“Data science and analytics are rapidly gaining prominence as some of the more sought after disciplines in academic and professional circles. In a nutshell, data science can be understood as the extraction of knowledge and insight from various sources of data, and the skills required to achieve this range from programming to design, and from mathematics to storytelling.”
I am convinced there is more to it than the above lines, but I was asked for a small quote. Anyway, what do you think?

The Infinite Jukebox

I just saw this website and I simply had to share it with you: The Infinite Jukebox.

The idea of the application is to generate a “never-ending and ever changing version of any song”, and this is done in a very engaging and entertaining way. You can upload your own track, which in turn is uploaded The Echo Nest, where it is decomposed into individual beats.

The beats of the song get analysed and matched to similar bits in the same song; the result is presented in a chord diagram and as the song is played the paths that join similar sounding beats come into play and make the song to brach out to a completely different part of the song. Enjoy!

infinite juke box

 

Science is beautiful exhibition

When I first heard about the plans that the British Library had about an exhibitions called Science is Beautiful I got very excited. I did even make an entry in my diary about the date that it was planned to be opened. Closer to the time I even encourage Twitter followers and colleagues to go to the exhibition.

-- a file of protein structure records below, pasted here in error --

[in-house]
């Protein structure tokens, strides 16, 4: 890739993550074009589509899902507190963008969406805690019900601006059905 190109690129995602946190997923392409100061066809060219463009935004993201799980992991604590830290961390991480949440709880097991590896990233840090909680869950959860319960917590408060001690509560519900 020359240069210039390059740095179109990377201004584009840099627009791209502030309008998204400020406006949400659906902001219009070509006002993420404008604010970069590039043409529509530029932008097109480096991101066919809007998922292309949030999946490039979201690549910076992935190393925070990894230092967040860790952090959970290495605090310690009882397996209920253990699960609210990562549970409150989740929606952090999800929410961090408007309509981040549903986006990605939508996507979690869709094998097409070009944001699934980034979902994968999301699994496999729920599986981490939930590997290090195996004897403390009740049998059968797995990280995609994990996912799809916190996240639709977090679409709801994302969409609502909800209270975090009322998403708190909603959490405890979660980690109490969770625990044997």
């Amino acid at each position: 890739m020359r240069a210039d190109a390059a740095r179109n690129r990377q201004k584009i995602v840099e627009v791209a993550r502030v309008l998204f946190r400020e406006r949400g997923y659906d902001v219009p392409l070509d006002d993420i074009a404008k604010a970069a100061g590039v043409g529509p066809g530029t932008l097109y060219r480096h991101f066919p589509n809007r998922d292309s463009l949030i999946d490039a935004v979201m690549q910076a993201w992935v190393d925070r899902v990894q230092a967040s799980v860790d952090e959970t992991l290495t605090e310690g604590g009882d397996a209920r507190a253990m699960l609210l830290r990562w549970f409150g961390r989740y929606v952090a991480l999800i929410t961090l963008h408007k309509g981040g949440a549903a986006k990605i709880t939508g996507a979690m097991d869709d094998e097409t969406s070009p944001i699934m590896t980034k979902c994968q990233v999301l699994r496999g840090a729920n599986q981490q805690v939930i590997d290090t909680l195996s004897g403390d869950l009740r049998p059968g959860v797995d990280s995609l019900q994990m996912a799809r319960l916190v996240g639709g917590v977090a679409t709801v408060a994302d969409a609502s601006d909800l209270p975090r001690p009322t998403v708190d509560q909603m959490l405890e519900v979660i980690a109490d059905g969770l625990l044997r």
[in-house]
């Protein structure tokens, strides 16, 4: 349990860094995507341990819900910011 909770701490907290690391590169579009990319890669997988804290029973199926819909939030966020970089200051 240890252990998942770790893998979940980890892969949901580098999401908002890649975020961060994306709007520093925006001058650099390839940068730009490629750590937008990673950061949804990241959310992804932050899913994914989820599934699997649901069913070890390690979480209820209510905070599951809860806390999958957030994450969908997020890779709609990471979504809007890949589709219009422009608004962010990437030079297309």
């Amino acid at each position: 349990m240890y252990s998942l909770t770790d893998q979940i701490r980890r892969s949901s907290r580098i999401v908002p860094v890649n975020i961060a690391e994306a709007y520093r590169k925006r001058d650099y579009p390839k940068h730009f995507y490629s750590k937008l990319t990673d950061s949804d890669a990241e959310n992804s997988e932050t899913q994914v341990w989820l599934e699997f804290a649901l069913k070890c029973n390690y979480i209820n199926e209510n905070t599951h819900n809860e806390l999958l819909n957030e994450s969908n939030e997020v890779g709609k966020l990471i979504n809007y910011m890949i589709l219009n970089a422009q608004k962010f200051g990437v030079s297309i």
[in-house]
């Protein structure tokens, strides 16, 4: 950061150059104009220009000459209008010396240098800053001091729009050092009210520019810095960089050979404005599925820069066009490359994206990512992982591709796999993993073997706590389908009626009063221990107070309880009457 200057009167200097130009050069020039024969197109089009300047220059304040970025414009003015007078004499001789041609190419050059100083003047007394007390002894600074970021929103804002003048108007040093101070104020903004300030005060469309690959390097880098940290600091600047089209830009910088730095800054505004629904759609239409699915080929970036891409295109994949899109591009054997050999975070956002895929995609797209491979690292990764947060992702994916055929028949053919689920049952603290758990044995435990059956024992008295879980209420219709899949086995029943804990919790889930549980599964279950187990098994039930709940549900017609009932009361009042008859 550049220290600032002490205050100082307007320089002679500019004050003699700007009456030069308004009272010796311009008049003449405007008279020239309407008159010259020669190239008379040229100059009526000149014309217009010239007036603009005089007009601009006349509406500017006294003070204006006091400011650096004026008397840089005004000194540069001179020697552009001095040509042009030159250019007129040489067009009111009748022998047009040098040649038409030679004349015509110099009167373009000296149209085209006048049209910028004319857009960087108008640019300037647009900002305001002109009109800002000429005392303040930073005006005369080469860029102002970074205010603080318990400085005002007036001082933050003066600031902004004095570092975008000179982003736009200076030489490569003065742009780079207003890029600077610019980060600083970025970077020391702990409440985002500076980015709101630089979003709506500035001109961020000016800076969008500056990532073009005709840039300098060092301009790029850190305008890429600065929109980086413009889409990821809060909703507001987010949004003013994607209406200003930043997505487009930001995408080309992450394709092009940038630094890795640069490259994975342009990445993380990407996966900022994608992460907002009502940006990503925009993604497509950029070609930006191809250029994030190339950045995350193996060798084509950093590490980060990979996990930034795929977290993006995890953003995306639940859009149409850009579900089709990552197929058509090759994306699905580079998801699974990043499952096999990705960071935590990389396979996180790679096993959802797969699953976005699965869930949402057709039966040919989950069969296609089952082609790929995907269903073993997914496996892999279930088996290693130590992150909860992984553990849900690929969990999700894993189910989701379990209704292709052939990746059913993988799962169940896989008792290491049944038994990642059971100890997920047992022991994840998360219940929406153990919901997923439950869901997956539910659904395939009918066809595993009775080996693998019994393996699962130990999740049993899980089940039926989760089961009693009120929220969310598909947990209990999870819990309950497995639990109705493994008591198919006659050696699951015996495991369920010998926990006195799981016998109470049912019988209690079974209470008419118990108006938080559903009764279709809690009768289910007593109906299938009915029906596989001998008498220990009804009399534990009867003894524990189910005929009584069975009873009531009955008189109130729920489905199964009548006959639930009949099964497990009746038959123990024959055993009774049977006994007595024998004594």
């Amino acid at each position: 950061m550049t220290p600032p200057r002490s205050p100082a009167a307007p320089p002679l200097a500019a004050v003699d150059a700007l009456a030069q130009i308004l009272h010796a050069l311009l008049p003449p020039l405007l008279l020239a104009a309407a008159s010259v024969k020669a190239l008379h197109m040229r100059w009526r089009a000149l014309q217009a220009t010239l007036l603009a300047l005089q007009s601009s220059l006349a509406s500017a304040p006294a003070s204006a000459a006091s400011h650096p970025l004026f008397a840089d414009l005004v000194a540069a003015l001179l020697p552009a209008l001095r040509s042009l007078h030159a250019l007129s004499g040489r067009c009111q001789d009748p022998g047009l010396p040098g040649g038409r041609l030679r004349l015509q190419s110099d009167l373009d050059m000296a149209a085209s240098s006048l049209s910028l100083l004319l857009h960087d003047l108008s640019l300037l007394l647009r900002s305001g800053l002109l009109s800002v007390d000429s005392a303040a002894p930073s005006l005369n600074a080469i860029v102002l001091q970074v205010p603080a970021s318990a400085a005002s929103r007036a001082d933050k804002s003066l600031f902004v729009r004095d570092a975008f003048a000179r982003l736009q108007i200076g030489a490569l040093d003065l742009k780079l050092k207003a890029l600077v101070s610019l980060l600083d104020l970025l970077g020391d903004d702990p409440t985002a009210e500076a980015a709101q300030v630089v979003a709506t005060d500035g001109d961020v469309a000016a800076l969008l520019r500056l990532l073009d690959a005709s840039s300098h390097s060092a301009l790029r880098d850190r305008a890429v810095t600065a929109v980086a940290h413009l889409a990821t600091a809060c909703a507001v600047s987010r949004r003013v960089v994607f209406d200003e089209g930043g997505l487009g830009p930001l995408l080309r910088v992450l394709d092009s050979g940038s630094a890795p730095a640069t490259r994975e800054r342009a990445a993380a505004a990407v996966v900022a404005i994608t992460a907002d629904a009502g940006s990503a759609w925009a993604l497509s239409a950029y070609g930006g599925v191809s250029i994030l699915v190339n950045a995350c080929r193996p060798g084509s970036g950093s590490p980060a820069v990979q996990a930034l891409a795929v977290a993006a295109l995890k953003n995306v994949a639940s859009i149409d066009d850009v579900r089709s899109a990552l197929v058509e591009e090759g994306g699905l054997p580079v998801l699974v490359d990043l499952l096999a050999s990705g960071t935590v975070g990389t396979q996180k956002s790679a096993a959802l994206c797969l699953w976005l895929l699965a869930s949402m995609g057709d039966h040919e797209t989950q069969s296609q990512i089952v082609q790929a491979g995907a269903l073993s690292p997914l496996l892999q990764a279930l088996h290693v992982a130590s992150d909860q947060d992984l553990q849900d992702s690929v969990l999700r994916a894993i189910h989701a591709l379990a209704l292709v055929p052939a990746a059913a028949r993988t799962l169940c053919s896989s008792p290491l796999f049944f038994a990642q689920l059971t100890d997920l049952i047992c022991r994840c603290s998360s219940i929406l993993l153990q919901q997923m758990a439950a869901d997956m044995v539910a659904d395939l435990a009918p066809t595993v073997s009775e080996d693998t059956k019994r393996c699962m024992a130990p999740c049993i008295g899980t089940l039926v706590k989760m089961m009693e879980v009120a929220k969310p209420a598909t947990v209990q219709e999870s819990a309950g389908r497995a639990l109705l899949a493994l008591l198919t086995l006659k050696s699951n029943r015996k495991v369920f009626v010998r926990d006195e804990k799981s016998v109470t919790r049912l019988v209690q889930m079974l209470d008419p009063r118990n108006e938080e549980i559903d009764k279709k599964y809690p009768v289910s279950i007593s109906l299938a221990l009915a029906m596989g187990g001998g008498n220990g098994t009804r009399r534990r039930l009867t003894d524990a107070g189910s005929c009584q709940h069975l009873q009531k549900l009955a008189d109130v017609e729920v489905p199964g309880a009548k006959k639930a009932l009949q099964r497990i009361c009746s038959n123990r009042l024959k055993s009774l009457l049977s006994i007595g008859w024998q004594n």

lorence Nightingale's "rose diagram", showing the Causes of Mortality in the Army in the East, 1858. Photograph: /British Library
lorence Nightingale’s “rose diagram”, showing the Causes of Mortality in the Army in the East, 1858. Photograph: /British Library

The exhibition promised to explore how “our understanding of ourselves and our planet has evolved alongside our ability to represent, graph and map the mass data of the time.” So I finally made some time and made it to the British Library today… the exhibition was indeed there with some nice looking maps and graphics, but I could not help feeling utterly disappointed. I was very surprised they even call this an exhibition, the very few images, documents and interactive displays were very few and not very immersive. Probably my favourite part was looking at “The Pedigree of Man” and the “Nightingale’s Rose” together with an interactive show. Nonetheless, I felt that the British Library could have done a much better job given the wealth of documents they surely have at hand. Besides, the technology used to support the exhibits was not that great… for example the touch screens were not very responsive and did not add much to the presentation.

Sadly I cannot really longer recommend visiting the stands, and I feel that you are better off looking a the images that the Guardian has put together in their DataBlog, and complement with the video that Nature has made available. You can also read the review that Rebekah Higgitt wrote for the Guardian.